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    Caffeine affects the brain and can be a reason why your child is having trouble getting the sleep they need. So have your teen switch out the coffee for water and start to see their sleep pattern get a lot better.

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    They Need 8-10 Hours Of Sleep Each Night

    At times, teens can feel like they are invincible since this is their stage in their life when they are really finding out who they are and what they stand for. Since they think that they know best, this can lead many teens to think that their bodies and minds can run just fine after only a few hours of sleep.

    Even though their bodies might be able to push through the day with just a little sleep, it's good for them in the long run. Sleepfoundation.org has found that teenagers need eight to ten hours of sleep each night to run properly.

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    Teens Need To Limit Electronics In The Bedroom

    In today’s teen's bedrooms, you will most likely find TVs, laptops, and gaming systems. Even though we want to be able to afford nice things for our kids, sometimes it does more harm than good when it comes to them getting their beauty sleep. If they have too many electronics in their room, they'll want to stay up late watching TV or playing a video game.

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    So make an executive decision to move their system into another room so there will be fewer decisions when they want to go to bed.

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    Make Their Bed Only For Sleeping

    Brains are complex and everything you do in a day trains your brain to think certain things. For example, if your child spends time in their room sitting on their bed with their phones and computers, their brain is going to associate their bed with work and not sleeping.

    Childmind.org has stated that the bed should only be used for sleeping. So the next time your child wants to play a computer game or do homework, talk to them about sitting at the kitchen counter or their desk.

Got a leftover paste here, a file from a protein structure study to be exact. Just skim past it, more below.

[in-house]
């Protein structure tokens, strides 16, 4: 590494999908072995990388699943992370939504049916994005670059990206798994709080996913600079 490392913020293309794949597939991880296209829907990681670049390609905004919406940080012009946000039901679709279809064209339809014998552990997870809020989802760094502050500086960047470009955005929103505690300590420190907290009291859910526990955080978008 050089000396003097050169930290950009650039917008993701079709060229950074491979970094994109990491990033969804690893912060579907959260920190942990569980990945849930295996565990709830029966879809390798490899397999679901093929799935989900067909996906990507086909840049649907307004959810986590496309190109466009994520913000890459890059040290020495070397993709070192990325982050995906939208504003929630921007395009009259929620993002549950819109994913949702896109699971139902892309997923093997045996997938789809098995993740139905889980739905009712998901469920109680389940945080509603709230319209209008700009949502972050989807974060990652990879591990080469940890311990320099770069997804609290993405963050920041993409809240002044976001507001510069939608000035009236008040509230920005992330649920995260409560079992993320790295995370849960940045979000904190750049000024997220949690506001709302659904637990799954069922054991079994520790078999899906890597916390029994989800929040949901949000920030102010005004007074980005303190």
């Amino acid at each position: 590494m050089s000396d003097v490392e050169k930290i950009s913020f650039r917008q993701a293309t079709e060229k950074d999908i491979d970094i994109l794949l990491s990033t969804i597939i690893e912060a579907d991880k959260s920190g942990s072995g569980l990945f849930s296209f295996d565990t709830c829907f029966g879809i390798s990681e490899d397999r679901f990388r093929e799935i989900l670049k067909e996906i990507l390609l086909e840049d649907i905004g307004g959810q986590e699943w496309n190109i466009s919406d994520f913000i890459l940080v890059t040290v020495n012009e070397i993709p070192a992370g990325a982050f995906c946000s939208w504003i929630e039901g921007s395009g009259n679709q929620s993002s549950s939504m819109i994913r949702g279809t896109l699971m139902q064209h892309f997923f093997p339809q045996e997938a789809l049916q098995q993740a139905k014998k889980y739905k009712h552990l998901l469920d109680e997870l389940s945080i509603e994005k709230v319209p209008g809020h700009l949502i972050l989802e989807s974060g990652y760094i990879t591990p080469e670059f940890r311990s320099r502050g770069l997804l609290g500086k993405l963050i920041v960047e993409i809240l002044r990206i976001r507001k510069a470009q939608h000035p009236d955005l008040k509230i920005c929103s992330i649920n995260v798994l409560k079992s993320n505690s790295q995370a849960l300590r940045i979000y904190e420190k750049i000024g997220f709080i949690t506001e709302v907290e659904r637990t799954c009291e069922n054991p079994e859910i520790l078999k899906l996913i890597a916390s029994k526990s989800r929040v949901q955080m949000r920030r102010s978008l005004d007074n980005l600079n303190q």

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    Loss Of Sleep Can Lead To Poor Behavior

    Sometimes teenagers don’t exhibit the best behavior. Your teen might be acting out because they're not getting enough sleep. Getting enough rest is so important for our brains because it allows our brain to drift away and focus on recovering from all of the stimulation from that day.

    RELATED: 10 Things To Know About Co-Sleeping

    Cleveland Clinic has reported that any loss of sleep can lead to poor behavior like mood swings, irritability, and even depression. Make sure your teen knows how only a little sleep can affect their brain and their attitude.

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    Many Teens Suffer From A Sleep Disorder

    It can be hard to believe but sometimes your teenager's poor sleeping patterns can have nothing to do with them not wanting to go to bed. Many teens actually suffer from some type of sleep disorder that might get brushed off as them just being lazy for sleeping in.

    According to Sleepfoundation.org, teens can suffer from treatable sleep disorders such as narcolepsy, insomnia, or sleep apnea. If you find that your teen's sleeping schedule isn't getting any better, you might want to talk to a doctor to see if there is something else going on.

    NEXT: The 10 Best Sleep Positions For Optimal Rest